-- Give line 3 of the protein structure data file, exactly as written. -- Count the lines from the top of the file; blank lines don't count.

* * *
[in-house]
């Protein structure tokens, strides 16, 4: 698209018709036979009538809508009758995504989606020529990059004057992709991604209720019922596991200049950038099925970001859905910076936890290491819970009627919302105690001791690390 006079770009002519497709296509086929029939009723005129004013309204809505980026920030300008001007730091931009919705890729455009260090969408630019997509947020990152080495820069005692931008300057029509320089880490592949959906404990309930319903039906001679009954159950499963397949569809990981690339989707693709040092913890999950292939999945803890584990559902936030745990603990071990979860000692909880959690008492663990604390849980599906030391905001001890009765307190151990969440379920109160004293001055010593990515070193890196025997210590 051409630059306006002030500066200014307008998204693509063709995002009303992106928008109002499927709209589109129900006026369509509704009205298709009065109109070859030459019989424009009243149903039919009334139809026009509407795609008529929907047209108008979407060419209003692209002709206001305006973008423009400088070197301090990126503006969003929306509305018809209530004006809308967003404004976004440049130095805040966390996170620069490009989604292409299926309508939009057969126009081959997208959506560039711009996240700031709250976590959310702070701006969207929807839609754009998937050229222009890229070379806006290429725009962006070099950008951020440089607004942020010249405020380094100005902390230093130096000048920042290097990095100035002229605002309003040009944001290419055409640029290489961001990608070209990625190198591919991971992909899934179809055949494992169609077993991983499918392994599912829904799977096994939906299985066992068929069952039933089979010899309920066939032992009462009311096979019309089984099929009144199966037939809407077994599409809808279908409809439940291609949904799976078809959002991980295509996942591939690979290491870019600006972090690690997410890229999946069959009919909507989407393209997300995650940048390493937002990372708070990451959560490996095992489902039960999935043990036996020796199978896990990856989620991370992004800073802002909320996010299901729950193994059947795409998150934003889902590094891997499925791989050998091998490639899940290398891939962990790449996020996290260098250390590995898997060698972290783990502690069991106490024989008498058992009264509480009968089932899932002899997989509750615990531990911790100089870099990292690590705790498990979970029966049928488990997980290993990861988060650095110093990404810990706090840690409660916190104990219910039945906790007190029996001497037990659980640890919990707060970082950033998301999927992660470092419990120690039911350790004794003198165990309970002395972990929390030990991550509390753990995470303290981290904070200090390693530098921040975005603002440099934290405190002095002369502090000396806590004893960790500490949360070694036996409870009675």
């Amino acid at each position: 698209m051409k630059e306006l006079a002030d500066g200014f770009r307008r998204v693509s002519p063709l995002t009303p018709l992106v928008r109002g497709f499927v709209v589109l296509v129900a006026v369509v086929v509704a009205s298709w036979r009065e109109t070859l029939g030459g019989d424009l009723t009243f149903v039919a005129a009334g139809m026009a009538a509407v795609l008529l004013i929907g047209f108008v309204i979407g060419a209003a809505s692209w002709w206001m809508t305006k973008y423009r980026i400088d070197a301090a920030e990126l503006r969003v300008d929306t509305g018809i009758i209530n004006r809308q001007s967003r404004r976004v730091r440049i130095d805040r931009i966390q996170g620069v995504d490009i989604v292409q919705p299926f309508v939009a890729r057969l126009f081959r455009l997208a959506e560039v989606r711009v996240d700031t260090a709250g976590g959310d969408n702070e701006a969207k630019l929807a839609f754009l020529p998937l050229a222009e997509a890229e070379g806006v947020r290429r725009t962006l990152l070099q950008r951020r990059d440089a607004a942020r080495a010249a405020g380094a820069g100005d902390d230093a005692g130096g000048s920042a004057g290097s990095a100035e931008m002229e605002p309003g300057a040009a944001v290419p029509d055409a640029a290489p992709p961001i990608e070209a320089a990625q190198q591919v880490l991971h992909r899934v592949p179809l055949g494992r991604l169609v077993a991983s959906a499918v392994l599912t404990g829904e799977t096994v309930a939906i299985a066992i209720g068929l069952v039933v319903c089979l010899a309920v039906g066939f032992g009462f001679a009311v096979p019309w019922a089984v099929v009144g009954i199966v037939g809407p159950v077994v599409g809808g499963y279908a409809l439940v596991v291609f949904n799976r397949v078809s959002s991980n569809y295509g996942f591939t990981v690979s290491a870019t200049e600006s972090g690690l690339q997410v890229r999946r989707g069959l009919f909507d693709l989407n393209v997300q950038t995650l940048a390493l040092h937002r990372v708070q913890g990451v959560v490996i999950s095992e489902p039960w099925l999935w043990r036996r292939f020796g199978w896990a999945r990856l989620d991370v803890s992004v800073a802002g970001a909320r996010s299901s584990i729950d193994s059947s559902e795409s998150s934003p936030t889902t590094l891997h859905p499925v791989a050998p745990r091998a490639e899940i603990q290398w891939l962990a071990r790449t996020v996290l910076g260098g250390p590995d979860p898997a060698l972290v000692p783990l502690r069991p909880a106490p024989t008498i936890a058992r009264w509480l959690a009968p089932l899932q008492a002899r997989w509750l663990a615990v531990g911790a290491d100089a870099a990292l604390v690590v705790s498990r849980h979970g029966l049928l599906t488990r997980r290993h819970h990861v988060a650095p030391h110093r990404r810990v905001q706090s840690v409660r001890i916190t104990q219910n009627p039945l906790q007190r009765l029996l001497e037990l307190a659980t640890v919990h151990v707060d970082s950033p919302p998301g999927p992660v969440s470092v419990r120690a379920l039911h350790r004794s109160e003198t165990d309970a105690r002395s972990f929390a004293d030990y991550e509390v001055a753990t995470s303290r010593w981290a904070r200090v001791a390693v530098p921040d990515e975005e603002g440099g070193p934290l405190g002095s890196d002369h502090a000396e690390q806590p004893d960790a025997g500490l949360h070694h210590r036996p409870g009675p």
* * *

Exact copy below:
């Amino acid at each position: 698209m051409k630059e306006l006079a002030d500066g200014f770009r307008r998204v693509s002519p063709l995002t009303p018709l992106v928008r109002g497709f499927v709209v589109l296509v129900a006026v369509v086929v509704a009205s298709w036979r009065e109109t070859l029939g030459g019989d424009l009723t009243f149903v039919a005129a009334g139809m026009a009538a509407v795609l008529l004013i929907g047209f108008v309204i979407g060419a209003a809505s692209w002709w206001m809508t305006k973008y423009r980026i400088d070197a301090a920030e990126l503006r969003v300008d929306t509305g018809i009758i209530n004006r809308q001007s967003r404004r976004v730091r440049i130095d805040r931009i966390q996170g620069v995504d490009i989604v292409q919705p299926f309508v939009a890729r057969l126009f081959r455009l997208a959506e560039v989606r711009v996240d700031t260090a709250g976590g959310d969408n702070e701006a969207k630019l929807a839609f754009l020529p998937l050229a222009e997509a890229e070379g806006v947020r290429r725009t962006l990152l070099q950008r951020r990059d440089a607004a942020r080495a010249a405020g380094a820069g100005d902390d230093a005692g130096g000048s920042a004057g290097s990095a100035e931008m002229e605002p309003g300057a040009a944001v290419p029509d055409a640029a290489p992709p961001i990608e070209a320089a990625q190198q591919v880490l991971h992909r899934v592949p179809l055949g494992r991604l169609v077993a991983s959906a499918v392994l599912t404990g829904e799977t096994v309930a939906i299985a066992i209720g068929l069952v039933v319903c089979l010899a309920v039906g066939f032992g009462f001679a009311v096979p019309w019922a089984v099929v009144g009954i199966v037939g809407p159950v077994v599409g809808g499963y279908a409809l439940v596991v291609f949904n799976r397949v078809s959002s991980n569809y295509g996942f591939t990981v690979s290491a870019t200049e600006s972090g690690l690339q997410v890229r999946r989707g069959l009919f909507d693709l989407n393209v997300q950038t995650l940048a390493l040092h937002r990372v708070q913890g990451v959560v490996i999950s095992e489902p039960w099925l999935w043990r036996r292939f020796g199978w896990a999945r990856l989620d991370v803890s992004v800073a802002g970001a909320r996010s299901s584990i729950d193994s059947s559902e795409s998150s934003p936030t889902t590094l891997h859905p499925v791989a050998p745990r091998a490639e899940i603990q290398w891939l962990a071990r790449t996020v996290l910076g260098g250390p590995d979860p898997a060698l972290v000692p783990l502690r069991p909880a106490p024989t008498i936890a058992r009264w509480l959690a009968p089932l899932q008492a002899r997989w509750l663990a615990v531990g911790a290491d100089a870099a990292l604390v690590v705790s498990r849980h979970g029966l049928l599906t488990r997980r290993h819970h990861v988060a650095p030391h110093r990404r810990v905001q706090s840690v409660r001890i916190t104990q219910n009627p039945l906790q007190r009765l029996l001497e037990l307190a659980t640890v919990h151990v707060d970082s950033p919302p998301g999927p992660v969440s470092v419990r120690a379920l039911h350790r004794s109160e003198t165990d309970a105690r002395s972990f929390a004293d030990y991550e509390v001055a753990t995470s303290r010593w981290a904070r200090v001791a390693v530098p921040d990515e975005e603002g440099g070193p934290l405190g002095s890196d002369h502090a000396e690390q806590p004893d960790a025997g500490l949360h070694h210590r036996p409870g009675p």